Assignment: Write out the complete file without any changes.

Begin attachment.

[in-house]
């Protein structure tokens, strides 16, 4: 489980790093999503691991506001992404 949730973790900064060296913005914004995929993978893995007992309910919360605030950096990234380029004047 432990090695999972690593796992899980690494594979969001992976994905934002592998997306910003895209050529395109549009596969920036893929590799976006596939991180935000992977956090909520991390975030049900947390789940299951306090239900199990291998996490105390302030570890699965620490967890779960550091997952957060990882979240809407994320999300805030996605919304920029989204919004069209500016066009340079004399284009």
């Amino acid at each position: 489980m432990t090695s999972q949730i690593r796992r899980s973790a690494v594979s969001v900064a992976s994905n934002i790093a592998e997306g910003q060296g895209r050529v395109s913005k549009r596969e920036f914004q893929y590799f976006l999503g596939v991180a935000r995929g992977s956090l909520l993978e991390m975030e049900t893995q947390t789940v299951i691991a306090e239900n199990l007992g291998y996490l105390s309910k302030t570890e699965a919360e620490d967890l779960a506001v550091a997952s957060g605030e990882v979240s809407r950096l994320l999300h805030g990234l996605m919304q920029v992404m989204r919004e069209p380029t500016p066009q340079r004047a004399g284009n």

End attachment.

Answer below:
[in-house]
């Protein structure tokens, strides 16, 4: 489980790093999503691991506001992404 949730973790900064060296913005914004995929993978893995007992309910919360605030950096990234380029004047 432990090695999972690593796992899980690494594979969001992976994905934002592998997306910003895209050529395109549009596969920036893929590799976006596939991180935000992977956090909520991390975030049900947390789940299951306090239900199990291998996490105390302030570890699965620490967890779960550091997952957060990882979240809407994320999300805030996605919304920029989204919004069209500016066009340079004399284009």
């Amino acid at each position: 489980m432990t090695s999972q949730i690593r796992r899980s973790a690494v594979s969001v900064a992976s994905n934002i790093a592998e997306g910003q060296g895209r050529v395109s913005k549009r596969e920036f914004q893929y590799f976006l999503g596939v991180a935000r995929g992977s956090l909520l993978e991390m975030e049900t893995q947390t789940v299951i691991a306090e239900n199990l007992g291998y996490l105390s309910k302030t570890e699965a919360e620490d967890l779960a506001v550091a997952s957060g605030e990882v979240s809407r950096l994320l999300h805030g990234l996605m919304q920029v992404m989204r919004e069209p380029t500016p066009q340079r004047a004399g284009n």